Nokia’s Network Services Platform (NSP) is an end-to-end network management service portfolio with a myriad of applications. They range from configuring to reporting, designed for users from network operators to network architects. NSP is the product our R&D team in ION (IP and Optical Networking) business unit has been working on.
I joined the ION UX team in 2015, just as Alcatel-Lucent and Nokia announced their merger. The UX team in Ottawa has been engaged in bringing user centered design forward into improving the modern network management software. We define, design, and deliver in the product development process, alongside many other parts of the R&D team.
How do we transform a legacy software into a modern enterprise web suite?
Nokia NSP is an evolution from Alcatel-Lucent’s SAM (Service Aware Manager), an all-in-one powerful Java network management tool that proved quite difficult to use. At 2015, the ION team had been moving away from its Java application into newer web apps, because the Java application had lots of usability challenges, and the features were getting overwhelming. Along with other sales and strategic considerations, the feature sets in the original SAM were slowly being migrated to a web suite, in addition to new functions that arose from new networking technologies.
Internal Core Framework Design System
To cope with the growing number of web applications and the challenge to maintain consistency in the user experience, the team needed a design system that powers the core framework. The core components were designed based on UX best practices, development needs, design reviews, and user testing feedback. I made sure to have strong design rationales for each piece, and that the components come together to create a common look and feel. More specifically, the design leverage Material Design language, Atomic Design methodology, and a healthy dose of iterative design process. They were then implemented by the dev team using React, SmartClient, and other dev toolkits.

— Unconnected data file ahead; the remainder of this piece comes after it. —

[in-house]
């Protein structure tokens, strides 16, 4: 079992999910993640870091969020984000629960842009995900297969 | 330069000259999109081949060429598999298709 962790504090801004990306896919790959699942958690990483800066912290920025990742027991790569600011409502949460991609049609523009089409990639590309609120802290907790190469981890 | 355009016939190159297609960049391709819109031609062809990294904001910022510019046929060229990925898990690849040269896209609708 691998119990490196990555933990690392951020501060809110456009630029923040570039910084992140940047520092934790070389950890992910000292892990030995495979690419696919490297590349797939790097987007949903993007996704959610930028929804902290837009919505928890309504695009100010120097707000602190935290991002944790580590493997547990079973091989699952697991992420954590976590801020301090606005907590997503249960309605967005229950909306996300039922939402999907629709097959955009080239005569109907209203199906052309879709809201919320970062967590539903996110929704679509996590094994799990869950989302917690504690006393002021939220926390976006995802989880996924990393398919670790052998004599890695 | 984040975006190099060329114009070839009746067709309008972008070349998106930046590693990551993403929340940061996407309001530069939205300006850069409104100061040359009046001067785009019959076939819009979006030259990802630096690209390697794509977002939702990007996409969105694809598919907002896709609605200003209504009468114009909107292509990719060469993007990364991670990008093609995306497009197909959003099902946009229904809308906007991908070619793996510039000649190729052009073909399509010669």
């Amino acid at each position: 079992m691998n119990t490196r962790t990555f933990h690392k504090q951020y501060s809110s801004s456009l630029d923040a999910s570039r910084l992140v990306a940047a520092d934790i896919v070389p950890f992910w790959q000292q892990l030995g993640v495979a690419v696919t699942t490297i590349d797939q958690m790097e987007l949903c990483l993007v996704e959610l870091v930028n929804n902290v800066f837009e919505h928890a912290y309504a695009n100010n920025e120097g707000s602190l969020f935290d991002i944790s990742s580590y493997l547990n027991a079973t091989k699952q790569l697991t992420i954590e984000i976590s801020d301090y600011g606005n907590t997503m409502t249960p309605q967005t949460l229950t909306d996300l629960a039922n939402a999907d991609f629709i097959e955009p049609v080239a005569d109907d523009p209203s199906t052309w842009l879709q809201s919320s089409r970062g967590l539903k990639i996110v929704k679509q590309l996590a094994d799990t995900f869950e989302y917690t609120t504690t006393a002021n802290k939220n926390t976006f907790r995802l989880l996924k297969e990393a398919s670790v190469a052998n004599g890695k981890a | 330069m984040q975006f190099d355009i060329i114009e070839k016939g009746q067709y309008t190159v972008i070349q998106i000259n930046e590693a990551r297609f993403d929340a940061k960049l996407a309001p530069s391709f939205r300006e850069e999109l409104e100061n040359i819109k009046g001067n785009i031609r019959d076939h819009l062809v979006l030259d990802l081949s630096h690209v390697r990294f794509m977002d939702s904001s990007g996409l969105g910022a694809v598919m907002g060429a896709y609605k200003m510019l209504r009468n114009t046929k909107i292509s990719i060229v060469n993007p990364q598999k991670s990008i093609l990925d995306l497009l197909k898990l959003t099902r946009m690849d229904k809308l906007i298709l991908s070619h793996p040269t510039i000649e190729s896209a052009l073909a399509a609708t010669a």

Most of the works I had done are internal, and non-disclosable, as they are the pieces that end up making the actual outward-facing products. But my work in the design system can be seen in some of the released web apps, as individual components. For example, the screenshots below from a few of the applications using components such as data table, navigation, search and filter, side panels, plotters, settings, etc.
(Image source: NSP youtube channel)
As part of an initiative to drive consistency across different business units in Nokia, I designed and coded an internal website that evangelizes our process, main tenets, and design resources like our core components. I was also involved in regular developer community meetings to handle core component design requirements and changes. The goal for the design leadership was to shift the UX maturity level in the organization.
UX Writing & Information Design
As another part to drive consistency among our products, I had written style guides on data visualization and GUI copy-writing, with fellow UX designers and technical writers.
My role as the design system framework guy
To design, maintain, and improve the internal core framework UI components was my main responsibility. This role lends itself to much collaboration with other UX designers, product line managers, developers, team managers, marketing associates, and technical writers. I got to interact with people across all the different domain applications, different dev teams, and even business units. I also got the opportunities to create workflows and visuals for some of the applications, and designed some internal websites.
One of the most important things as a design framework person is to support designers and developers who are new to the framework and design language, for that purpose, I made a Sketch symbol library and a Sketch stickersheet with all the component symbols and some usage guidelines. On top of that, I designed and contributed code to a React UI showcase website that contains live demo, code examples, and detailed usage guidelines with all of the React components.